An Orthodox friend and reader has asked me about Orthodox prayers specific for this day. September 1 is the official Orthodox day to pray for creation, so we have a distinct service or set of prayers for that purpose, right? We have prayers for all occasions, surely there is one for “the environment”? No, not exactly. It’s better than that.
Our prayers for, and with, creation are embedded throughout our all of our regular prayers. Every liturgy we pray “for seasonable weather, abundance of the fruits of the earth, and peaceful times…” and often are inviting the very elements of creation to worship alongside us as we prepare for the Holy Gifts through Psalm 148: “Praise Him sun and moon, praise Him all you shining stars!…lightning and hail, snow and clouds, stormy winds that do his bidding, you mountains and all hills, fruit trees and all cedars, wild animals and all cattle, small creatures and flying birds…”
It is certain that our most profound traditional prayers significantly involve nature. In a sense we are everyday praying for creation. (There is an abundance of examples like this that I will discuss further in future posts). Praying for creation is seamlessly integrated into our understanding of Christ’s Transfiguration and our salvation. But does Orthodox “business as usual” count as a prayer for what this modern generation calls “the environment”? Do we need a different sort of prayer for the new and unique type of damage we do to creation in our current society?
A separate prayer for “the environment” or for “nature” is not a part of our tradition because that is not how we understand or relate to nature. We don’t view a dividing line between “man” and “the natural environment” in the same way a secular environmentalist does. The meaningful distinction is between God and His creation. We are created, too. We are God’s creation, as humble and mortal as an ant or manatee or oak tree. And while we have a special role among the whole creation, we must remember that it is not a fundamentally separate entity from us. Creation is not merely ‘our environment,’ an object we steward; it is our sibling, and co-worshiper of our Creator. This understanding is expressed by our more integrated approach to prayers for creation.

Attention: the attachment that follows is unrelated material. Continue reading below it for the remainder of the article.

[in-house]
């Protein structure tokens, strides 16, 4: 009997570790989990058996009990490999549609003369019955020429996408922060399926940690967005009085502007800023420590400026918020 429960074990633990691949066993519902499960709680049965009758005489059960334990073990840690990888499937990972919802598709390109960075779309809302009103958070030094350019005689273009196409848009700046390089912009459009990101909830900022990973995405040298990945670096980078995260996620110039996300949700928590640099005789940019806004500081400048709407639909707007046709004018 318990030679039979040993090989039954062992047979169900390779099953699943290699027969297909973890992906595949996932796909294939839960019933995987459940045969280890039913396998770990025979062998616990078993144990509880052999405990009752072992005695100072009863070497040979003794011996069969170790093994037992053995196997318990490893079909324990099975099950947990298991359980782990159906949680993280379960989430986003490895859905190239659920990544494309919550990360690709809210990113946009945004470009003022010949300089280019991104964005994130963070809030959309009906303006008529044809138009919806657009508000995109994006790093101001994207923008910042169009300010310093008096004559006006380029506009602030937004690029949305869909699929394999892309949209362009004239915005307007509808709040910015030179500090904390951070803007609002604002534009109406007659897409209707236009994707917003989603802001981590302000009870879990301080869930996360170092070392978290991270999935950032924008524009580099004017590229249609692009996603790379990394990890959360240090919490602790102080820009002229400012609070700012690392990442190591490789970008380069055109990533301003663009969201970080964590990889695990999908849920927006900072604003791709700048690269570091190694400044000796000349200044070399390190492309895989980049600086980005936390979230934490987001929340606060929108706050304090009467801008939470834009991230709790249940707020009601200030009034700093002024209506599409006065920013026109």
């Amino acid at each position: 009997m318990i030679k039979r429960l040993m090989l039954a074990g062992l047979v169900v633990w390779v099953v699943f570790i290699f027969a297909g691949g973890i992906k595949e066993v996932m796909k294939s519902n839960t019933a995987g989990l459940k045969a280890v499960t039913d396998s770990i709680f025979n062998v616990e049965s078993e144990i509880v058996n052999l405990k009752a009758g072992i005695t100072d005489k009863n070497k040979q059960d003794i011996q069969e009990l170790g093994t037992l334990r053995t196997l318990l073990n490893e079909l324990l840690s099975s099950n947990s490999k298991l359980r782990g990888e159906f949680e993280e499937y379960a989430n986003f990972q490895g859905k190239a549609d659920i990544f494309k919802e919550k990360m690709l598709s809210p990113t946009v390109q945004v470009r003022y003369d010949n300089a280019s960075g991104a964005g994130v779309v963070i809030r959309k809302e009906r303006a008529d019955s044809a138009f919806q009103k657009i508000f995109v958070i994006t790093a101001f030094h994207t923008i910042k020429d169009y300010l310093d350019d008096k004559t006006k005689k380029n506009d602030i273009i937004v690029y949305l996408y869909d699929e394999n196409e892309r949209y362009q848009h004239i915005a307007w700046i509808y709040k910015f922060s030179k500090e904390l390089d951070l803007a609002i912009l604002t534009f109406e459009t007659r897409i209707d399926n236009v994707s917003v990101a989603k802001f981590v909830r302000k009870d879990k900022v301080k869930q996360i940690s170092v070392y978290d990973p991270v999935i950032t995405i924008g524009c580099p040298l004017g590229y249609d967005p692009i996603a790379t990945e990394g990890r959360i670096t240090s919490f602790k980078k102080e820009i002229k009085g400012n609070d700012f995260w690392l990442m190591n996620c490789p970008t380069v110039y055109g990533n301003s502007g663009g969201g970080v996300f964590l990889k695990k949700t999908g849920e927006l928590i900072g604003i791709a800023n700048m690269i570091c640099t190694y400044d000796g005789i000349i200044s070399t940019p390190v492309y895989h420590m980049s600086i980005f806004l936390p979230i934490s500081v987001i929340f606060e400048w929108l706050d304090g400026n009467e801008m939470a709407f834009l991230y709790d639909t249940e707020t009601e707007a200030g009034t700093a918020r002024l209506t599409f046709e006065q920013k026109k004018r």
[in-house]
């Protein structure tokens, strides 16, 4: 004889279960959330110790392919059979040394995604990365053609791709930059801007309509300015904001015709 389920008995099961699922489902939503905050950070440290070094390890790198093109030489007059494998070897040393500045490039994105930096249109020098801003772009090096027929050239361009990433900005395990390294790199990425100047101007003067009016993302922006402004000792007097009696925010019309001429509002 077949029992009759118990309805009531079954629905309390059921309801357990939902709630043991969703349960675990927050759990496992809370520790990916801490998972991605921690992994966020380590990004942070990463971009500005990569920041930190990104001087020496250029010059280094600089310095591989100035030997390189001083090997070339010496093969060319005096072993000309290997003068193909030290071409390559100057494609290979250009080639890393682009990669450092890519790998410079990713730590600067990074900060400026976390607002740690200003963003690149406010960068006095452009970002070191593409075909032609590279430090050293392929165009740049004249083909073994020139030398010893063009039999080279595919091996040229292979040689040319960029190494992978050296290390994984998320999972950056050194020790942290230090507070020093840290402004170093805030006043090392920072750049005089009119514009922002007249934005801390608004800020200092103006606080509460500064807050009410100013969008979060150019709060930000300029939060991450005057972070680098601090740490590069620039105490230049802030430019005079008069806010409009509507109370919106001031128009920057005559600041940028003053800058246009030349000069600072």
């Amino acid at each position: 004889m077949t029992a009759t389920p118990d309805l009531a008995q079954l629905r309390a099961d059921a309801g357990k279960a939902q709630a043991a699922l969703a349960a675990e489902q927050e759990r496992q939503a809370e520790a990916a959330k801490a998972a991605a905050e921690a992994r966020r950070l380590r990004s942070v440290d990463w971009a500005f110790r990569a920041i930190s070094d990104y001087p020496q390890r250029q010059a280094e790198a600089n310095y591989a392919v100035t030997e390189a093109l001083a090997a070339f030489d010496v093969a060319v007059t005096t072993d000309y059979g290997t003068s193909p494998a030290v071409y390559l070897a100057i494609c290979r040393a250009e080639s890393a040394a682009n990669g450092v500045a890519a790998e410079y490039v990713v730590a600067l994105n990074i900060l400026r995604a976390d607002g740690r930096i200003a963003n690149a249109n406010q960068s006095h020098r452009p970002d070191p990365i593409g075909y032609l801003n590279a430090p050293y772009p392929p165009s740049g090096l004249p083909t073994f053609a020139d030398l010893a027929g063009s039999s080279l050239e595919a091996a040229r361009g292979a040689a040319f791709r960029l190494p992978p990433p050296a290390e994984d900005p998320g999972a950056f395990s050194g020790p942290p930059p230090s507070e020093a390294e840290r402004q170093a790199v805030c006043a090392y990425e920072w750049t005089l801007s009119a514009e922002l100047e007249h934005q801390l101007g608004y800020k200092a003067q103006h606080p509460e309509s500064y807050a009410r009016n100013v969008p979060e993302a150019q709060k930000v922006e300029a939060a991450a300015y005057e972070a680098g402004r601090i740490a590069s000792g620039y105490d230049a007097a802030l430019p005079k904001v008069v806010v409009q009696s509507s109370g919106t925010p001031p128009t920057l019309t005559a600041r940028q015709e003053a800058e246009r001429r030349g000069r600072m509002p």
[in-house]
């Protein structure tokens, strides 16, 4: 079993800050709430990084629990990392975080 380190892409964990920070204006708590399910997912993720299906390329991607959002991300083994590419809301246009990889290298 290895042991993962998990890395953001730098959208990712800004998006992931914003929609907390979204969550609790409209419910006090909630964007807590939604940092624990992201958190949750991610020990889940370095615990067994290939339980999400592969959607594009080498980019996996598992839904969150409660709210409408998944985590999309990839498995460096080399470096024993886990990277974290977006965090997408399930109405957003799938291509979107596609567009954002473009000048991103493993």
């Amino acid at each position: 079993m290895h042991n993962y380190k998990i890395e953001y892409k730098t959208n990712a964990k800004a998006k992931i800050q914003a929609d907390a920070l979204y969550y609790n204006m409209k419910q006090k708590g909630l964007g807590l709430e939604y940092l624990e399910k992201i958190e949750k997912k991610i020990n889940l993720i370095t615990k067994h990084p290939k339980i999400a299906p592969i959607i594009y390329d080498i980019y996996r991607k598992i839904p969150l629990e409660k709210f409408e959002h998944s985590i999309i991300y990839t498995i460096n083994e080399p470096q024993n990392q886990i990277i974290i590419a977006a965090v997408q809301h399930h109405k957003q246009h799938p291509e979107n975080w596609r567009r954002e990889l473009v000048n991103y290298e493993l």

We don’t need to add new prayers onto our tradition in order to ‘adapt to modernity’ or ‘a new, unique situation.’ We only need to remember our ancient tradition fully, and see how eternal truths are played out for this particular moment. While many churches are also adopting September 1 as a day to pray for creation and writing new services for the occasion (particularly the Catholic Church, which has distributed excellent prayer “kits” such as this and this), and while I highly respect the value in that project , Orthodoxy generally takes a more integrated approach. We are highlighting and following a particular embedded theme in our usual prayers, becoming more mindful of something that was there all along.
So what sorts of prayers will I offer tomorrow? I’m particularly fond of the Akathist of Thanksgiving, Psalm 148, and meditating on the Transfiguration iconography. The Orthodox Fellowship of the Transfiguration also offers a thematically appropriate vespers and lovely Moleben here. In addition, my parish will be sifting blessed compost made from our post-liturgy meal scraps and spreading it at the base of memorial trees. Please comment below about your parish and your way of praying for creation!